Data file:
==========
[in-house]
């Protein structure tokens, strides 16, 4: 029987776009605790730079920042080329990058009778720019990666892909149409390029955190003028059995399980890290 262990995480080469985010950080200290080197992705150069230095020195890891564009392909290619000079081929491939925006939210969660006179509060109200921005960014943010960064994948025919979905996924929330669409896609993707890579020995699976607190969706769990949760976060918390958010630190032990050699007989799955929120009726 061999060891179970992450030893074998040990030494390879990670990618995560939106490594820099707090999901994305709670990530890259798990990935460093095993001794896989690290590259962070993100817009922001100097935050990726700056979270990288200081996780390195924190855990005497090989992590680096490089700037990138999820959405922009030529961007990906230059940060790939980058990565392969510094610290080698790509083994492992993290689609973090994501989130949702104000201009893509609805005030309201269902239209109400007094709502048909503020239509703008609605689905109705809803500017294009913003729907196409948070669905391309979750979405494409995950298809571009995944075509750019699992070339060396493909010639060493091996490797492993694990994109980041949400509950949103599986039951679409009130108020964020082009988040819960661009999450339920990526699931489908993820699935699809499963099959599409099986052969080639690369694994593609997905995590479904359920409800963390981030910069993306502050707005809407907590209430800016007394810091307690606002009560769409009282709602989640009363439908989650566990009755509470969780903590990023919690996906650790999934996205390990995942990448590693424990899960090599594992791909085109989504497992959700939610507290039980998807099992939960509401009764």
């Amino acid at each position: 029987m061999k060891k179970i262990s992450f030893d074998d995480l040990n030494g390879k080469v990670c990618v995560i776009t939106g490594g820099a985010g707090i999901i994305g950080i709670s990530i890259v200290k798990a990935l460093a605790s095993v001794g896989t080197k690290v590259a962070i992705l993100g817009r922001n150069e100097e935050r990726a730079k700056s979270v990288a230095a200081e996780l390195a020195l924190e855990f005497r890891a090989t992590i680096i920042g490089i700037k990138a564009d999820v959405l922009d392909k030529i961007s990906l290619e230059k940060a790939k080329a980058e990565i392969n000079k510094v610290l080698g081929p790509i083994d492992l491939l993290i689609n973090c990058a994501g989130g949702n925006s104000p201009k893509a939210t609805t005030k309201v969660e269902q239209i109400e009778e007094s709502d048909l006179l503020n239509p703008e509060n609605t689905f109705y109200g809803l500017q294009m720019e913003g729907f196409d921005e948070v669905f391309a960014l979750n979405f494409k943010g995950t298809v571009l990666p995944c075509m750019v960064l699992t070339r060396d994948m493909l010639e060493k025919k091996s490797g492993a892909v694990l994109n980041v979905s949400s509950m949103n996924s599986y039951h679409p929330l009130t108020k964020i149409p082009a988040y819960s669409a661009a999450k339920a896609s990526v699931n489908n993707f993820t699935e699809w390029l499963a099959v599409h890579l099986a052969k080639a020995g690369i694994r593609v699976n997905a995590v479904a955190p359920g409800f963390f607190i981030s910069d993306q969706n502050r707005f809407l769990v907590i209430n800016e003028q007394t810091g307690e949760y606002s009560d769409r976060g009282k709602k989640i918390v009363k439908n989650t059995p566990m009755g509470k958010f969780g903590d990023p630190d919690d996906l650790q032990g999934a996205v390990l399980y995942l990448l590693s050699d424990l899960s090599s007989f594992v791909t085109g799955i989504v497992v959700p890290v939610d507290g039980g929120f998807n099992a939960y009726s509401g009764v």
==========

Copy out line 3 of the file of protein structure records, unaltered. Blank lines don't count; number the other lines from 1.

């Amino acid at each position: 029987m061999k060891k179970i262990s992450f030893d074998d995480l040990n030494g390879k080469v990670c990618v995560i776009t939106g490594g820099a985010g707090i999901i994305g950080i709670s990530i890259v200290k798990a990935l460093a605790s095993v001794g896989t080197k690290v590259a962070i992705l993100g817009r922001n150069e100097e935050r990726a730079k700056s979270v990288a230095a200081e996780l390195a020195l924190e855990f005497r890891a090989t992590i680096i920042g490089i700037k990138a564009d999820v959405l922009d392909k030529i961007s990906l290619e230059k940060a790939k080329a980058e990565i392969n000079k510094v610290l080698g081929p790509i083994d492992l491939l993290i689609n973090c990058a994501g989130g949702n925006s104000p201009k893509a939210t609805t005030k309201v969660e269902q239209i109400e009778e007094s709502d048909l006179l503020n239509p703008e509060n609605t689905f109705y109200g809803l500017q294009m720019e913003g729907f196409d921005e948070v669905f391309a960014l979750n979405f494409k943010g995950t298809v571009l990666p995944c075509m750019v960064l699992t070339r060396d994948m493909l010639e060493k025919k091996s490797g492993a892909v694990l994109n980041v979905s949400s509950m949103n996924s599986y039951h679409p929330l009130t108020k964020i149409p082009a988040y819960s669409a661009a999450k339920a896609s990526v699931n489908n993707f993820t699935e699809w390029l499963a099959v599409h890579l099986a052969k080639a020995g690369i694994r593609v699976n997905a995590v479904a955190p359920g409800f963390f607190i981030s910069d993306q969706n502050r707005f809407l769990v907590i209430n800016e003028q007394t810091g307690e949760y606002s009560d769409r976060g009282k709602k989640i918390v009363k439908n989650t059995p566990m009755g509470k958010f969780g903590d990023p630190d919690d996906l650790q032990g999934a996205v390990l399980y995942l990448l590693s050699d424990l899960s090599s007989f594992v791909t085109g799955i989504v497992v959700p890290v939610d507290g039980g929120f998807n099992a939960y009726s509401g009764v």